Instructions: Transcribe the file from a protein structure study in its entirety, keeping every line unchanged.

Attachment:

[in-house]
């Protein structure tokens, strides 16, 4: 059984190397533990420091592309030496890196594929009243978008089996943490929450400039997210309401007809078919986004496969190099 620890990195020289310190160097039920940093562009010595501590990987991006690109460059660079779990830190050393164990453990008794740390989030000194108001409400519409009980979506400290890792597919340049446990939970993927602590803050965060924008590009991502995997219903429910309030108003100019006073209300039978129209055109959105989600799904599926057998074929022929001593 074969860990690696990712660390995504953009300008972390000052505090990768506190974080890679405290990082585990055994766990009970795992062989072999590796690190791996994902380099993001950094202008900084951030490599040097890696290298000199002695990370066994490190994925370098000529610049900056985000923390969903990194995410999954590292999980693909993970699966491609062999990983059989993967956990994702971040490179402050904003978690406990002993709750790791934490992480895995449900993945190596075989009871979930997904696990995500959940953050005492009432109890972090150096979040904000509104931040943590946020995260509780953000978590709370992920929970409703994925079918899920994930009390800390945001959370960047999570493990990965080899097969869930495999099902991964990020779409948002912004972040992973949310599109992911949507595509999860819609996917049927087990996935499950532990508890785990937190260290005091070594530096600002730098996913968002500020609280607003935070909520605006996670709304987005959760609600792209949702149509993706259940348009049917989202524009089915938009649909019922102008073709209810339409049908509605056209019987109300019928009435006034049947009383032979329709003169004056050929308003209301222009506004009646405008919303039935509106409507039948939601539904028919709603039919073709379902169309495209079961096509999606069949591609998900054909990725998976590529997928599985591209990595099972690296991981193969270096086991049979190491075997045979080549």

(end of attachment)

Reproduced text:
[in-house]
């Protein structure tokens, strides 16, 4: 059984190397533990420091592309030496890196594929009243978008089996943490929450400039997210309401007809078919986004496969190099 620890990195020289310190160097039920940093562009010595501590990987991006690109460059660079779990830190050393164990453990008794740390989030000194108001409400519409009980979506400290890792597919340049446990939970993927602590803050965060924008590009991502995997219903429910309030108003100019006073209300039978129209055109959105989600799904599926057998074929022929001593 074969860990690696990712660390995504953009300008972390000052505090990768506190974080890679405290990082585990055994766990009970795992062989072999590796690190791996994902380099993001950094202008900084951030490599040097890696290298000199002695990370066994490190994925370098000529610049900056985000923390969903990194995410999954590292999980693909993970699966491609062999990983059989993967956990994702971040490179402050904003978690406990002993709750790791934490992480895995449900993945190596075989009871979930997904696990995500959940953050005492009432109890972090150096979040904000509104931040943590946020995260509780953000978590709370992920929970409703994925079918899920994930009390800390945001959370960047999570493990990965080899097969869930495999099902991964990020779409948002912004972040992973949310599109992911949507595509999860819609996917049927087990996935499950532990508890785990937190260290005091070594530096600002730098996913968002500020609280607003935070909520605006996670709304987005959760609600792209949702149509993706259940348009049917989202524009089915938009649909019922102008073709209810339409049908509605056209019987109300019928009435006034049947009383032979329709003169004056050929308003209301222009506004009646405008919303039935509106409507039948939601539904028919709603039919073709379902169309495209079961096509999606069949591609998900054909990725998976590529997928599985591209990595099972690296991981193969270096086991049979190491075997045979080549």